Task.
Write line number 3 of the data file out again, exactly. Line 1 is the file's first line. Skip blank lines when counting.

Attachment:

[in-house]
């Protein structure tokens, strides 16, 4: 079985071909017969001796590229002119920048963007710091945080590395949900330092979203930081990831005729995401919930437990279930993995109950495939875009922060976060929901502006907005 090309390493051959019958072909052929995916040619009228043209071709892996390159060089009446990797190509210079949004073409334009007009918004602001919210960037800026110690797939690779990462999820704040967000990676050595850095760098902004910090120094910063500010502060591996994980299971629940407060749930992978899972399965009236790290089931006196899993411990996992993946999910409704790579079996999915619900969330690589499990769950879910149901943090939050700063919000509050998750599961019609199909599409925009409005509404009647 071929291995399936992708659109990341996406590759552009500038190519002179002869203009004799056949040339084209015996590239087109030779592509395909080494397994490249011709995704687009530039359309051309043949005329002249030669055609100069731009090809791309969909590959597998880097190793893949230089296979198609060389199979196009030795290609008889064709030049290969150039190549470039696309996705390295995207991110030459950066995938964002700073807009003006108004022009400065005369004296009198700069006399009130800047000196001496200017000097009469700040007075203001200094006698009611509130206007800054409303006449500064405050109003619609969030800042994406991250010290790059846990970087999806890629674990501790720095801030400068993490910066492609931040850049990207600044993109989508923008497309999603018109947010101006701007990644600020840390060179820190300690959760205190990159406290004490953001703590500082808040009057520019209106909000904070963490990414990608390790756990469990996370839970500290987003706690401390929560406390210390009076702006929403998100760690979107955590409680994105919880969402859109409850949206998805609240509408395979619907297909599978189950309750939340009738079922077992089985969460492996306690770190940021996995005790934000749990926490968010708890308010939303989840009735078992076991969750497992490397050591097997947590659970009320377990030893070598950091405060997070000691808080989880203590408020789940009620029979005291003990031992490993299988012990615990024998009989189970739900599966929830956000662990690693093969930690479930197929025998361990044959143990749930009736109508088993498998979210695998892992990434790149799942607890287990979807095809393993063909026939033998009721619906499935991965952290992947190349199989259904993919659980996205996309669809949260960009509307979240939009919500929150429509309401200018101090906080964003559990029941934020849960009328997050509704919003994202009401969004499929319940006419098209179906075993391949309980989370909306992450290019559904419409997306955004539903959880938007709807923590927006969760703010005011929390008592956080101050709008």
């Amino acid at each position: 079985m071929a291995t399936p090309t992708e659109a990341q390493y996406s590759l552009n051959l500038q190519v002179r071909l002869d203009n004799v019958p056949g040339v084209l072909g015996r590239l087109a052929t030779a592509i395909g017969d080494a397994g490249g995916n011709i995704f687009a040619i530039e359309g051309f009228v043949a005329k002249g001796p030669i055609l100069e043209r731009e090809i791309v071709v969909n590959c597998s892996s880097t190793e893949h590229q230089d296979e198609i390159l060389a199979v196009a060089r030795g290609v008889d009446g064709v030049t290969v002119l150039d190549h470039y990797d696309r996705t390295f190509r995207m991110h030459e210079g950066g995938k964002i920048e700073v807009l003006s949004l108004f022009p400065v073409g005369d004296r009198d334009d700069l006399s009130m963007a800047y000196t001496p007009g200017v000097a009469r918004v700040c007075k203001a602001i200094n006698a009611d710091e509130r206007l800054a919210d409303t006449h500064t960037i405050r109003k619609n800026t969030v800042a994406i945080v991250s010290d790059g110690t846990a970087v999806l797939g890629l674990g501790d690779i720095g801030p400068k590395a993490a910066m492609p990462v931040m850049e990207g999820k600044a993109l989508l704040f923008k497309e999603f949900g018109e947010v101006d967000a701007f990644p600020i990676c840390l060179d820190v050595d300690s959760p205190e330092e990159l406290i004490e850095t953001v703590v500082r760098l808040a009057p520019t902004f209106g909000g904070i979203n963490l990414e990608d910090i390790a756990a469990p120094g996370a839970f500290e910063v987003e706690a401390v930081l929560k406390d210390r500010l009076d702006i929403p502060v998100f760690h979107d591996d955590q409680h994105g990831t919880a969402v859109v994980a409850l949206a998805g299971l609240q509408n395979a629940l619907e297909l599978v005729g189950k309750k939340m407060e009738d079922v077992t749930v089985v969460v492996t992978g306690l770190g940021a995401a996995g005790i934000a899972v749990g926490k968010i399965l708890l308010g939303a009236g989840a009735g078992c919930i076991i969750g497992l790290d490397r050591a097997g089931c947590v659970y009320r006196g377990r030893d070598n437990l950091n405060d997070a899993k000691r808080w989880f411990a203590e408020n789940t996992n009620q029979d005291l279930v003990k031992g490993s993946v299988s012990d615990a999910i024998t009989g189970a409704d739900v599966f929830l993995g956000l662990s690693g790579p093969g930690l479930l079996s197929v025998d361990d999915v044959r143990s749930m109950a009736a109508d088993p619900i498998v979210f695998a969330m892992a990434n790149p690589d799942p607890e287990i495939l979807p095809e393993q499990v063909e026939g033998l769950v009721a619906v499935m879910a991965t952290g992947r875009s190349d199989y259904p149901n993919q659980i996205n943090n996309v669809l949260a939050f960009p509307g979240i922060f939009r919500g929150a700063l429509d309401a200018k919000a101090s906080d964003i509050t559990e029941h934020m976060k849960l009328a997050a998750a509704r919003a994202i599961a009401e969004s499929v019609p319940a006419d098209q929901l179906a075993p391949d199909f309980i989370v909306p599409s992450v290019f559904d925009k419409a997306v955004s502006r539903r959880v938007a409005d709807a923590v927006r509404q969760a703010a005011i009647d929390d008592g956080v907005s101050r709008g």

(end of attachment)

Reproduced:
């Amino acid at each position: 079985m071929a291995t399936p090309t992708e659109a990341q390493y996406s590759l552009n051959l500038q190519v002179r071909l002869d203009n004799v019958p056949g040339v084209l072909g015996r590239l087109a052929t030779a592509i395909g017969d080494a397994g490249g995916n011709i995704f687009a040619i530039e359309g051309f009228v043949a005329k002249g001796p030669i055609l100069e043209r731009e090809i791309v071709v969909n590959c597998s892996s880097t190793e893949h590229q230089d296979e198609i390159l060389a199979v196009a060089r030795g290609v008889d009446g064709v030049t290969v002119l150039d190549h470039y990797d696309r996705t390295f190509r995207m991110h030459e210079g950066g995938k964002i920048e700073v807009l003006s949004l108004f022009p400065v073409g005369d004296r009198d334009d700069l006399s009130m963007a800047y000196t001496p007009g200017v000097a009469r918004v700040c007075k203001a602001i200094n006698a009611d710091e509130r206007l800054a919210d409303t006449h500064t960037i405050r109003k619609n800026t969030v800042a994406i945080v991250s010290d790059g110690t846990a970087v999806l797939g890629l674990g501790d690779i720095g801030p400068k590395a993490a910066m492609p990462v931040m850049e990207g999820k600044a993109l989508l704040f923008k497309e999603f949900g018109e947010v101006d967000a701007f990644p600020i990676c840390l060179d820190v050595d300690s959760p205190e330092e990159l406290i004490e850095t953001v703590v500082r760098l808040a009057p520019t902004f209106g909000g904070i979203n963490l990414e990608d910090i390790a756990a469990p120094g996370a839970f500290e910063v987003e706690a401390v930081l929560k406390d210390r500010l009076d702006i929403p502060v998100f760690h979107d591996d955590q409680h994105g990831t919880a969402v859109v994980a409850l949206a998805g299971l609240q509408n395979a629940l619907e297909l599978v005729g189950k309750k939340m407060e009738d079922v077992t749930v089985v969460v492996t992978g306690l770190g940021a995401a996995g005790i934000a899972v749990g926490k968010i399965l708890l308010g939303a009236g989840a009735g078992c919930i076991i969750g497992l790290d490397r050591a097997g089931c947590v659970y009320r006196g377990r030893d070598n437990l950091n405060d997070a899993k000691r808080w989880f411990a203590e408020n789940t996992n009620q029979d005291l279930v003990k031992g490993s993946v299988s012990d615990a999910i024998t009989g189970a409704d739900v599966f929830l993995g956000l662990s690693g790579p093969g930690l479930l079996s197929v025998d361990d999915v044959r143990s749930m109950a009736a109508d088993p619900i498998v979210f695998a969330m892992a990434n790149p690589d799942p607890e287990i495939l979807p095809e393993q499990v063909e026939g033998l769950v009721a619906v499935m879910a991965t952290g992947r875009s190349d199989y259904p149901n993919q659980i996205n943090n996309v669809l949260a939050f960009p509307g979240i922060f939009r919500g929150a700063l429509d309401a200018k919000a101090s906080d964003i509050t559990e029941h934020m976060k849960l009328a997050a998750a509704r919003a994202i599961a009401e969004s499929v019609p319940a006419d098209q929901l179906a075993p391949d199909f309980i989370v909306p599409s992450v290019f559904d925009k419409a997306v955004s502006r539903r959880v938007a409005d709807a923590v927006r509404q969760a703010a005011i009647d929390d008592g956080v907005s101050r709008g």